Thursday, August 02, 2007

The Nuclear Mirage

As more and more policy makers begin to grapple with the realities of climate change and resource depletion, many are inclined to accept the notion that nuclear energy is an alternative to our present fossil economy.

It is not.

Here is part of a piece that tells why.

The mirage of nuclear power:
We've heard all this before
By Paul Josephson
Special to the Los Angeles Times

In the last two weeks, the Chinese signed a deal with Westinghouse to build four nuclear power plants; a U.S. utility joined the French national nuclear juggernaut - with 60 reactors under its belt - to build stations throughout the United States; and the Russians neared the launch of the first of a dozen nuclear power stations that float on water, with sales promised to Morocco and Namibia.

Two sworn opponents - environmentalists and President Bush - tout nuclear energy as a panacea for the nation's dependence on oil and a solution to global warming. They've been joined by all the presidential candidates from both parties, with the exception of John Edwards. And none of them is talking about the recent nuclear accident in Japan caused by an earthquake.

These surprising bedfellows base their sanguine assessment of nuclear power on an underestimation of its huge financial costs, on a failure to consider unresolved problems involving all nuclear power stations and on a willingness to overlook this industry's history of offering far-fetched dreams, failing to deliver and the occasional accident.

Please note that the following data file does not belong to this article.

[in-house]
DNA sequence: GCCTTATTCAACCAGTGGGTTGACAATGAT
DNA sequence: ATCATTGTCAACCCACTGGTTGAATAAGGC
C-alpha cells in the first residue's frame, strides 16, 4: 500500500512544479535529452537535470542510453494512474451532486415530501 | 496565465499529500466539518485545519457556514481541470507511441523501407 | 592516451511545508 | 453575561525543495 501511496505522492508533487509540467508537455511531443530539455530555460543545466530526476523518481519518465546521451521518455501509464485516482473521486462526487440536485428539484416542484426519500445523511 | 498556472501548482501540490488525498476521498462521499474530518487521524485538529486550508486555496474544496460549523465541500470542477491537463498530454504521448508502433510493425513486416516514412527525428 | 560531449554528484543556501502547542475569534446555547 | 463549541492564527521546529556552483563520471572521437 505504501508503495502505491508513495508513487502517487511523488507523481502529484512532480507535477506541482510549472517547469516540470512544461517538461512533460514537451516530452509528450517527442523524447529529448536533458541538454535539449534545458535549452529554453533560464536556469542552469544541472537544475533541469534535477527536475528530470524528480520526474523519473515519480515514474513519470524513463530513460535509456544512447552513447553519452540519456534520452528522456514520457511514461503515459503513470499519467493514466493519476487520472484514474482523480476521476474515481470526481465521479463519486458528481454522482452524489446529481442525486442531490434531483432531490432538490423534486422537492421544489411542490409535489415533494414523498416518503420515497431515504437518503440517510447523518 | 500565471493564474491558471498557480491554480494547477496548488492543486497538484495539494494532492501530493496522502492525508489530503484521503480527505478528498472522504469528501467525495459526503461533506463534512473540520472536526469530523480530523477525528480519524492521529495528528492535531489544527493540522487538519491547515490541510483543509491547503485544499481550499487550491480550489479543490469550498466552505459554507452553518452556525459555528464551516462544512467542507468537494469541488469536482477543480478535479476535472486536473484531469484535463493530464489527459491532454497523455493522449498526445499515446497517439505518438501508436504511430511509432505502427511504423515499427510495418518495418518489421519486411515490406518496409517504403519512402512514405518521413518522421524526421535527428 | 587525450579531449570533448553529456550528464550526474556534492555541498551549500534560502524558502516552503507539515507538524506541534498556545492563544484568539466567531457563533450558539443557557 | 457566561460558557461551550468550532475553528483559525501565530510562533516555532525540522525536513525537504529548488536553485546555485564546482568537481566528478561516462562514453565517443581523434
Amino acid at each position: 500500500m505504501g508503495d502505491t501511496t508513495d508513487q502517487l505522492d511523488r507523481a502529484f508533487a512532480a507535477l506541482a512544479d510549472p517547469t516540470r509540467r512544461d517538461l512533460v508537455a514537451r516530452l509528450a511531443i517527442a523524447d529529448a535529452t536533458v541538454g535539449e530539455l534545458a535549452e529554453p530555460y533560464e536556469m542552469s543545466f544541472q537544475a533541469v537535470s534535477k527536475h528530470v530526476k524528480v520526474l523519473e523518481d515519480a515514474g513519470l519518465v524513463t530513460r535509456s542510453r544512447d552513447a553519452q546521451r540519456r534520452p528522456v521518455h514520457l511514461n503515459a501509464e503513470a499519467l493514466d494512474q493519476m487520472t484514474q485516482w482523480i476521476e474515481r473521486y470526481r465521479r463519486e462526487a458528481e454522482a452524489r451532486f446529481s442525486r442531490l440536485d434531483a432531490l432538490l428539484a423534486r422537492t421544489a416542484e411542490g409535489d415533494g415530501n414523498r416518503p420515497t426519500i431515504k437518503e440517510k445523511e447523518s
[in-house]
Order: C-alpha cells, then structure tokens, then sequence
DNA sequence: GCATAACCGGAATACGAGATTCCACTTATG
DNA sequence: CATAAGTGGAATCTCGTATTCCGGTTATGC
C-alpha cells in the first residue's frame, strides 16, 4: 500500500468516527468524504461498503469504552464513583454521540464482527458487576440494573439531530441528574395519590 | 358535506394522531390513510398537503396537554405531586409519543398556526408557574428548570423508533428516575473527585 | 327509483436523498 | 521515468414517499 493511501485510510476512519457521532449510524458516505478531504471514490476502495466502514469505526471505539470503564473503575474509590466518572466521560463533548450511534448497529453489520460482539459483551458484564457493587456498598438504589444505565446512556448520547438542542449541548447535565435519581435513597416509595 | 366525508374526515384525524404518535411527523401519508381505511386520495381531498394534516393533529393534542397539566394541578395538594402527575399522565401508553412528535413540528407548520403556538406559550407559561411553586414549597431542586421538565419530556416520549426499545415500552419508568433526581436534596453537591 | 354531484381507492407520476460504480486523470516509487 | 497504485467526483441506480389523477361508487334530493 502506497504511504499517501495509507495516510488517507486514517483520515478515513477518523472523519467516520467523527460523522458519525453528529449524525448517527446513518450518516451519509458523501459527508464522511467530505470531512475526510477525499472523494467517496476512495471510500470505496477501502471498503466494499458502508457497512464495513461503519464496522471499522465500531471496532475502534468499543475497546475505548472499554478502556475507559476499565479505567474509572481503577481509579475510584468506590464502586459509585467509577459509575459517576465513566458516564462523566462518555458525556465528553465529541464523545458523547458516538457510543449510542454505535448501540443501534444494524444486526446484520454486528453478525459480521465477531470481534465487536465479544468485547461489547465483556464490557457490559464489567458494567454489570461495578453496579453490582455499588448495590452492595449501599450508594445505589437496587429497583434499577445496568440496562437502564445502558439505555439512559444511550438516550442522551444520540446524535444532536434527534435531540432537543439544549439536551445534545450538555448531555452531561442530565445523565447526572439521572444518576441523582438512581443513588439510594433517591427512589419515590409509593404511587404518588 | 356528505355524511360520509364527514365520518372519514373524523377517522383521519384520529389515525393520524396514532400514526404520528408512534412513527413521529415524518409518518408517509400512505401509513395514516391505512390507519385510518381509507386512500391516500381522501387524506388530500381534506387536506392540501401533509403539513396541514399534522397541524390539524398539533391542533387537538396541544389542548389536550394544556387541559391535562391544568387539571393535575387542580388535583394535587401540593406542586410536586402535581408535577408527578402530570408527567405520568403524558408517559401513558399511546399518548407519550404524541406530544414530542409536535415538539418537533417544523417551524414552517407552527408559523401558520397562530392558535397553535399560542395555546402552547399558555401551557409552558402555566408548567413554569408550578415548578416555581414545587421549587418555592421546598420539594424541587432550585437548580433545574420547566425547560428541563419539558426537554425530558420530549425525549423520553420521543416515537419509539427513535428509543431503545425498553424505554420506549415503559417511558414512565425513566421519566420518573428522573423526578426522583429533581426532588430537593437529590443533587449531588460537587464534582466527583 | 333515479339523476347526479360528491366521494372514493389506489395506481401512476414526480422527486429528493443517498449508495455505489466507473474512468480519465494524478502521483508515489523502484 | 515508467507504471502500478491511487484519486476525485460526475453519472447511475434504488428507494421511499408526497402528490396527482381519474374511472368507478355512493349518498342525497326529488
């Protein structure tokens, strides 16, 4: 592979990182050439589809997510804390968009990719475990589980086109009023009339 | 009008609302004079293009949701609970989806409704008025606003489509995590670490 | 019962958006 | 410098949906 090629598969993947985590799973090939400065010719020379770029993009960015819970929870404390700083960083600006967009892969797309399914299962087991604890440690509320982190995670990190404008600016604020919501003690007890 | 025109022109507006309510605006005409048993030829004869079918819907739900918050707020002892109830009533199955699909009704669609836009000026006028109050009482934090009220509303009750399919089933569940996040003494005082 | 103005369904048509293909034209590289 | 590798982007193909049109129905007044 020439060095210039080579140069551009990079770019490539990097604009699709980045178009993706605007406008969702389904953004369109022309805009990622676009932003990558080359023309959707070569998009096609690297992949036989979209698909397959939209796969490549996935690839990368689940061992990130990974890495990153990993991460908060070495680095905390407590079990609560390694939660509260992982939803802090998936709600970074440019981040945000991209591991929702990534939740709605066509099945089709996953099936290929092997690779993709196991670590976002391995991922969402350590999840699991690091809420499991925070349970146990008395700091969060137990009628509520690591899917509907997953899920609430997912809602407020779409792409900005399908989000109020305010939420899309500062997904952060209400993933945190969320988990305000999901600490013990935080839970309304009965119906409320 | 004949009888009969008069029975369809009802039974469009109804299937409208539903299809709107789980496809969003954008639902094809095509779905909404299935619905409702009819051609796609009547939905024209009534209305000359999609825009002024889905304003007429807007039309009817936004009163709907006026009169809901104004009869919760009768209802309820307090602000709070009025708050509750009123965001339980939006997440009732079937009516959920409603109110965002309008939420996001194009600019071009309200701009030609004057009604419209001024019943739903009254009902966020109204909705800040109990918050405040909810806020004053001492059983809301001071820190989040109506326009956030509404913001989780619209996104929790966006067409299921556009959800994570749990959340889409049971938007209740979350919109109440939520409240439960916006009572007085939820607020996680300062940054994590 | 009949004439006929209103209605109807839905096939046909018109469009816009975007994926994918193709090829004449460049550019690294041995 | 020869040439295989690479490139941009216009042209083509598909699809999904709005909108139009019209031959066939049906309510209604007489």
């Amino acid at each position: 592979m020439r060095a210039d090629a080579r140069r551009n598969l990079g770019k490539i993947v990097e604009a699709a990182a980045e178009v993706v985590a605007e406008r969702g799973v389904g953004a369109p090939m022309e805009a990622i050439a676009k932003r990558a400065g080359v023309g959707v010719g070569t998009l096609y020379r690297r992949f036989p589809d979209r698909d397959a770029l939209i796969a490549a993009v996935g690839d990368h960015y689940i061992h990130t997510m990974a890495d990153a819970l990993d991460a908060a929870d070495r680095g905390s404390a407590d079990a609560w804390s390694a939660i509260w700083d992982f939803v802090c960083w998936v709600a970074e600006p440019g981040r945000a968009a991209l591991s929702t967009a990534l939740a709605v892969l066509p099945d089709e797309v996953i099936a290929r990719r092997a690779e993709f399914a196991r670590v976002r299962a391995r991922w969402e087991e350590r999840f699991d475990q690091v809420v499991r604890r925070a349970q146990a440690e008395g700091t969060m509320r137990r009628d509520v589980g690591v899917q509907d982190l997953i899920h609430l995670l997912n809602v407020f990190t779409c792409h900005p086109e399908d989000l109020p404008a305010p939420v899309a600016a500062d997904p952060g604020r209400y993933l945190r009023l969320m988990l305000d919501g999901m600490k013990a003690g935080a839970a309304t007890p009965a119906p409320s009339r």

Since the 1950s, the nuclear industry has promised energy ''too cheap to meter,'' inherently safe reactors and immediate clean-up and storage of hazardous waste. But nuclear power is hardly cheap - and far more dangerous than wind, solar and other forms of power generation. Recent French experience shows a reactor will top $3 billion to build.

Standard construction techniques have not stemmed rising costs or shortened lead time. Industry spokespeople insist they can erect components in assembly-line fashion a la Henry Ford to hold prices down. But the one effort to achieve this end, the Russian ''Atommash'' reactor factory, literally collapsed into the muck.

The industry has also underestimated how expensive it will be to operate stations safely against terrorist threat and accident. New reactors will require vast exclusion zones, doubly reinforced containment structures, the employment of large armed private security forces and fail-safe electronic safeguards. How will all of these and other costs be paid and by whom? (clip)

Let's see them solve the problems of exorbitant capital costs, safe disposition of nuclear waste, realistic measures to deal with the threats of terrorism, workable evacuation plans and siting far from population centers before they build one more station.

In early July, Bush spoke glowingly about nuclear power at an Alabama reactor recently brought out of mothballs; but it has shut down several times since it reopened because of operational glitches.

What clearer indication do we need that nuclear power's time has not yet come?"
And just like the boat that hovers upside down in the sky in the superior mirage in the picture above,

The Nuclear mirage will never come in.

Besides, We must move beyond these old tea kettle technologies

and birth a new post promethean age that

runs on the light of our days,

through a unified photonic energy web.
All else
is folly.



Blogger Charlie Loving said...

What makes us think we can build anything that will actually function correctly?

We have spent billions on trying to fix infrastructure in Iraq and Baghdad South still can't produce electricity. The water doesn't work either.

We already are a third world country run by thieves. And now 25% of our bridges are suspect.

4:47 AM  

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